Let it snow!

“Oh the weather outside is frightful
But the fire is so delightful
And since we’ve no place to go
Get the Arduino, Arduino, Arduino!”

(And 17 LEDs)

snow_hero

You’ll need:

  • 17 mixed LEDs in the white and blue tones
  • 1 light sensor
  • Arduino UNO
  • Breadboard + wires
  • Paper

1) LEDs and code
More sensors today! It’s getting cold outside, so let’s see if we can get a warning when the temperature drops down We are going to use Adafruit temperature sensor tutorial, for the base and modify it accordingly.
I’ve got blue, clear blue and white LEDs, that will start lighting up at different stages, depending on how cold it gets.
For now, I’m just placing the LEDs in a straight line, we’ll rearrange them once the code has been tested and adjusted.

snowflake_line

Here’s our code (the temperature values have been picked for testing purpose, according to the output on the Serial monitor, but for a nicer effect, they should be further apart and a bit lower).

int sensorPin = A0; 
                        
int darkBluePin = 9;
int lightBluePin = 10;
int whitePin = 11;
                        
 int reading =0;                        

void setup()
{
  
  pinMode(darkBluePin, OUTPUT);
  pinMode(lightBluePin, OUTPUT);
  pinMode(whitePin, OUTPUT);
  Serial.begin(9600); 
}
 
void loop()                    
{
 //getting the voltage reading from the temperature sensor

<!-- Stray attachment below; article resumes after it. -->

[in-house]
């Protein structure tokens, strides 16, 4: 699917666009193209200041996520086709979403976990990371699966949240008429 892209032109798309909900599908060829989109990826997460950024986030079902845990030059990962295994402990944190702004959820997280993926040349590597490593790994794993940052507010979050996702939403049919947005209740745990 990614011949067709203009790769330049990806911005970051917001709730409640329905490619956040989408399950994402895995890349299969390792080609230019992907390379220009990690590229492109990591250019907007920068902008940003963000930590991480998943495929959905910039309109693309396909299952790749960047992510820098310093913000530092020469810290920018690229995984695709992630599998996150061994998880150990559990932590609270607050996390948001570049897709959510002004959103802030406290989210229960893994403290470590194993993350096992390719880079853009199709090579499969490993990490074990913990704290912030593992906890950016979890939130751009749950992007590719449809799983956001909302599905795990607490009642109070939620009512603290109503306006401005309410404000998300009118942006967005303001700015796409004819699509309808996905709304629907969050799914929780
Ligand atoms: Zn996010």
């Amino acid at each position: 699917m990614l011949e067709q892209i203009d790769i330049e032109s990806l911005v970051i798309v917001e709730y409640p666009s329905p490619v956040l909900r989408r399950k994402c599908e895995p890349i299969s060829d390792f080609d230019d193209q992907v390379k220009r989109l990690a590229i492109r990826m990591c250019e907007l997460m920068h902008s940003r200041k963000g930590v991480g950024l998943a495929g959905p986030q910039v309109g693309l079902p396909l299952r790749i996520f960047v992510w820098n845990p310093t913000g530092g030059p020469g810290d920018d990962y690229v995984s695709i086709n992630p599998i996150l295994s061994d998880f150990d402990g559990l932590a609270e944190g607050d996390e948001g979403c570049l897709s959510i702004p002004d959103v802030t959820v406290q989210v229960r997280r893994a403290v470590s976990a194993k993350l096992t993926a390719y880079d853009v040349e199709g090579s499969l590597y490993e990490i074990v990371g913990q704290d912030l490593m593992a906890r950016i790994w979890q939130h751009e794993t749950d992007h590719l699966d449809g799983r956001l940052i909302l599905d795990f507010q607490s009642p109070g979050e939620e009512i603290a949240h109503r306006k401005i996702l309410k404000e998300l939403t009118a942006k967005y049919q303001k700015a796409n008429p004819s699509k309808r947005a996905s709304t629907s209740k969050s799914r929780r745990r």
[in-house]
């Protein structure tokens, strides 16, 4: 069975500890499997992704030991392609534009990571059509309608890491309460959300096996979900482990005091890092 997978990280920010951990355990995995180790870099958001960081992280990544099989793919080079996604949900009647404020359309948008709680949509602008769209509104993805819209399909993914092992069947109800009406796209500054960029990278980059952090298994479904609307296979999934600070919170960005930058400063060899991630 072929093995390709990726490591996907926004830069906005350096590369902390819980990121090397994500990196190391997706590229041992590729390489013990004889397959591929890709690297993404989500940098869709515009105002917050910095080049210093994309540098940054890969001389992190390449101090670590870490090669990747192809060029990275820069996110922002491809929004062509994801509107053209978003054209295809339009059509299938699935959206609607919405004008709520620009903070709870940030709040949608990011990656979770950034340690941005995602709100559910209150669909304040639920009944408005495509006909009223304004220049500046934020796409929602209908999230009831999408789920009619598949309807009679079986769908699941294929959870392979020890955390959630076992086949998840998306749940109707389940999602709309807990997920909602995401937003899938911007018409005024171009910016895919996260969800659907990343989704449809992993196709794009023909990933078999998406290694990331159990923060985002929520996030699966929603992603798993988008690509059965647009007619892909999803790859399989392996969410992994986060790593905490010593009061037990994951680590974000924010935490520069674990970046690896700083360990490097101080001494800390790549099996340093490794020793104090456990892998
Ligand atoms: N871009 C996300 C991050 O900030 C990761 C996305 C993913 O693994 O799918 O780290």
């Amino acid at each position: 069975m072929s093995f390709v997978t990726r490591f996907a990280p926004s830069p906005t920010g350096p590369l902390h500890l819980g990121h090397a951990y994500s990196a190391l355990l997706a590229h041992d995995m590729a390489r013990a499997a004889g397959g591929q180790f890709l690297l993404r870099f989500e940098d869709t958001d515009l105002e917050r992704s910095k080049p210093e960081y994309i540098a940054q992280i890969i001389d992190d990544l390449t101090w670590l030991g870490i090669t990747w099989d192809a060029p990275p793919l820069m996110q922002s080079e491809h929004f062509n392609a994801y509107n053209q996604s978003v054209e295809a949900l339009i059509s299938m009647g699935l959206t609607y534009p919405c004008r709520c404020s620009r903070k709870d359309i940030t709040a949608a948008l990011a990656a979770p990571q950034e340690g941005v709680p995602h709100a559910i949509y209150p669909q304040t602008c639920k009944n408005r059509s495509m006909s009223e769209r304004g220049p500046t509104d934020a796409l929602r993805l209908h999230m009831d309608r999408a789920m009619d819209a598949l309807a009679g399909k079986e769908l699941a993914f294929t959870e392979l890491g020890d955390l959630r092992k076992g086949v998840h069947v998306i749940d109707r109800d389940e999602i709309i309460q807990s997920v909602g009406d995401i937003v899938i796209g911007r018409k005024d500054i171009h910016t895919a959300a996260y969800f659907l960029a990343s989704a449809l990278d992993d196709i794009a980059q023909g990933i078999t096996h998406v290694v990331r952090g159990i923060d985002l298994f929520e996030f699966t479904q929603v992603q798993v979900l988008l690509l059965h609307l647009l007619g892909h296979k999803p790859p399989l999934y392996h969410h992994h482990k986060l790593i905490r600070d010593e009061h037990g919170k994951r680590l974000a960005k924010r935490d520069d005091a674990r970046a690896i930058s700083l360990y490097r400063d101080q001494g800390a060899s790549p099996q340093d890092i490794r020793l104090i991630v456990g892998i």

reading = analogRead(sensorPin);  
 
 float voltage = reading * 5.0;
 voltage /= 1024.0; 

 

 float temperatureC = (voltage - 0.5) * 100 ;  //converting from 10 mv per degree with 500 mV offset
//to degrees ((voltage - 500mV) times 100)
 Serial.print(temperatureC); Serial.println(" degrees C");

if(temperatureC >26.0 && temperatureC 24.0 && temperatureC 0.0 && temperatureC <= 24.0) {
  digitalWrite(darkBluePin, HIGH);
  digitalWrite(lightBluePin, HIGH);
  digitalWrite(whitePin, HIGH);
} else {
  digitalWrite(darkBluePin, LOW);
  digitalWrite(lightBluePin, LOW);
  digitalWrite(whitePin, LOW); 
}
 
 delay(1000);                                     
}

2) Shaping the snowflake
snowflake_arrangement
Once you’ve tested the code and made the adjustments according to your room temperature, cut out a snowflake in paper (I am going to use the shape on the left), and the dots represent the positions of my various LEDs; all I have to do is re-arrange the LEDs from a straight line to this snowflake pattern. And the result:
snowflake

The tricky bit now is the wiring, you’ve got to delicately lift the paper template and wire the LEDs per colour, as they were previously.

That’s one big snowflake! For more snow, check out this collection of macro photographed snowflakes, it is pretty amazing!

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